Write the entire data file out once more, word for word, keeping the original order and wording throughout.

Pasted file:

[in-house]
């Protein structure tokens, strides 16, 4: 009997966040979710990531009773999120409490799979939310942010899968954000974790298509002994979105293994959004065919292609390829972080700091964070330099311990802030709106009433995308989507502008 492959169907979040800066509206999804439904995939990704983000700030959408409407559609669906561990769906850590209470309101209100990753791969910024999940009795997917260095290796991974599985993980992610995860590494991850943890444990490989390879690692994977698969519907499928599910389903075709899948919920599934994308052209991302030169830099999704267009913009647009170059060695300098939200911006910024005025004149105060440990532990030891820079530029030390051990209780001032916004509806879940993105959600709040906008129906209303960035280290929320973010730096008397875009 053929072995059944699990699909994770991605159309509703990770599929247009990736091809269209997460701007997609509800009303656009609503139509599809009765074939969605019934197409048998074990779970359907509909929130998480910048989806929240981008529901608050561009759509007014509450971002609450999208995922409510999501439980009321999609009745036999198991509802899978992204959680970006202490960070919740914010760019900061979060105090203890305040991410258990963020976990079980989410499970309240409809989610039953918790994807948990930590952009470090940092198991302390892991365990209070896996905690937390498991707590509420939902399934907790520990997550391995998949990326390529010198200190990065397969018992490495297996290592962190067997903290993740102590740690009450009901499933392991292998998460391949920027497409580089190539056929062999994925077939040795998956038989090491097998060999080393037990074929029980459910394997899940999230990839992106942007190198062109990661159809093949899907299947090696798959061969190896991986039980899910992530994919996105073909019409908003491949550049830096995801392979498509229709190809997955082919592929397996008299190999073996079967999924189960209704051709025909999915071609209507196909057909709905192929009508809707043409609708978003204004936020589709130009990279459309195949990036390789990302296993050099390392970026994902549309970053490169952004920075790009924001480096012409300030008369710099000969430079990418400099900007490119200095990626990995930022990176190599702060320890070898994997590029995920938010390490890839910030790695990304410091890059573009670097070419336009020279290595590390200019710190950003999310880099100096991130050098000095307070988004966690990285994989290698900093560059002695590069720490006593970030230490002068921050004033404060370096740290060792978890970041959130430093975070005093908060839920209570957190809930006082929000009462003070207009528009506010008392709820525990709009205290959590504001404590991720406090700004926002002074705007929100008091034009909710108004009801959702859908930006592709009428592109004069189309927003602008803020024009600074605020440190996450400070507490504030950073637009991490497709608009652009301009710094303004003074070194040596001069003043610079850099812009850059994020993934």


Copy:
[in-house]
């Protein structure tokens, strides 16, 4: 009997966040979710990531009773999120409490799979939310942010899968954000974790298509002994979105293994959004065919292609390829972080700091964070330099311990802030709106009433995308989507502008 492959169907979040800066509206999804439904995939990704983000700030959408409407559609669906561990769906850590209470309101209100990753791969910024999940009795997917260095290796991974599985993980992610995860590494991850943890444990490989390879690692994977698969519907499928599910389903075709899948919920599934994308052209991302030169830099999704267009913009647009170059060695300098939200911006910024005025004149105060440990532990030891820079530029030390051990209780001032916004509806879940993105959600709040906008129906209303960035280290929320973010730096008397875009 053929072995059944699990699909994770991605159309509703990770599929247009990736091809269209997460701007997609509800009303656009609503139509599809009765074939969605019934197409048998074990779970359907509909929130998480910048989806929240981008529901608050561009759509007014509450971002609450999208995922409510999501439980009321999609009745036999198991509802899978992204959680970006202490960070919740914010760019900061979060105090203890305040991410258990963020976990079980989410499970309240409809989610039953918790994807948990930590952009470090940092198991302390892991365990209070896996905690937390498991707590509420939902399934907790520990997550391995998949990326390529010198200190990065397969018992490495297996290592962190067997903290993740102590740690009450009901499933392991292998998460391949920027497409580089190539056929062999994925077939040795998956038989090491097998060999080393037990074929029980459910394997899940999230990839992106942007190198062109990661159809093949899907299947090696798959061969190896991986039980899910992530994919996105073909019409908003491949550049830096995801392979498509229709190809997955082919592929397996008299190999073996079967999924189960209704051709025909999915071609209507196909057909709905192929009508809707043409609708978003204004936020589709130009990279459309195949990036390789990302296993050099390392970026994902549309970053490169952004920075790009924001480096012409300030008369710099000969430079990418400099900007490119200095990626990995930022990176190599702060320890070898994997590029995920938010390490890839910030790695990304410091890059573009670097070419336009020279290595590390200019710190950003999310880099100096991130050098000095307070988004966690990285994989290698900093560059002695590069720490006593970030230490002068921050004033404060370096740290060792978890970041959130430093975070005093908060839920209570957190809930006082929000009462003070207009528009506010008392709820525990709009205290959590504001404590991720406090700004926002002074705007929100008091034009909710108004009801959702859908930006592709009428592109004069189309927003602008803020024009600074605020440190996450400070507490504030950073637009991490497709608009652009301009710094303004003074070194040596001069003043610079850099812009850059994020993934």